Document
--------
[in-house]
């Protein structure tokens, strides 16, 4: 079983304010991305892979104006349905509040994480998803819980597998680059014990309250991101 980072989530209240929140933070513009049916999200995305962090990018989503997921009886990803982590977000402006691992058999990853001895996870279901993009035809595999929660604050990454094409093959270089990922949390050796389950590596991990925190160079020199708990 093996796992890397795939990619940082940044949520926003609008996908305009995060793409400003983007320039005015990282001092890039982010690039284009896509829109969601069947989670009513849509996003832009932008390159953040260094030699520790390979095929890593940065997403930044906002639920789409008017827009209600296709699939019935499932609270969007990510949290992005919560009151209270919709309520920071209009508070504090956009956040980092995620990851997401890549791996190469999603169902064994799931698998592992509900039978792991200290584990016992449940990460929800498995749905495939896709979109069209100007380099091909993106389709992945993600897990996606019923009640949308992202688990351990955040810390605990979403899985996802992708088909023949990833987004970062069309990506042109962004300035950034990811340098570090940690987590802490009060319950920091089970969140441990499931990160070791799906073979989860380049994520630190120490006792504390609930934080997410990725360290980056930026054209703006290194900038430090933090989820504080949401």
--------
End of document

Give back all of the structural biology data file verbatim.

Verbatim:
[in-house]
């Protein structure tokens, strides 16, 4: 079983304010991305892979104006349905509040994480998803819980597998680059014990309250991101 980072989530209240929140933070513009049916999200995305962090990018989503997921009886990803982590977000402006691992058999990853001895996870279901993009035809595999929660604050990454094409093959270089990922949390050796389950590596991990925190160079020199708990 093996796992890397795939990619940082940044949520926003609008996908305009995060793409400003983007320039005015990282001092890039982010690039284009896509829109969601069947989670009513849509996003832009932008390159953040260094030699520790390979095929890593940065997403930044906002639920789409008017827009209600296709699939019935499932609270969007990510949290992005919560009151209270919709309520920071209009508070504090956009956040980092995620990851997401890549791996190469999603169902064994799931698998592992509900039978792991200290584990016992449940990460929800498995749905495939896709979109069209100007380099091909993106389709992945993600897990996606019923009640949308992202688990351990955040810390605990979403899985996802992708088909023949990833987004970062069309990506042109962004300035950034990811340098570090940690987590802490009060319950920091089970969140441990499931990160070791799906073979989860380049994520630190120490006792504390609930934080997410990725360290980056930026054209703006290194900038430090933090989820504080949401």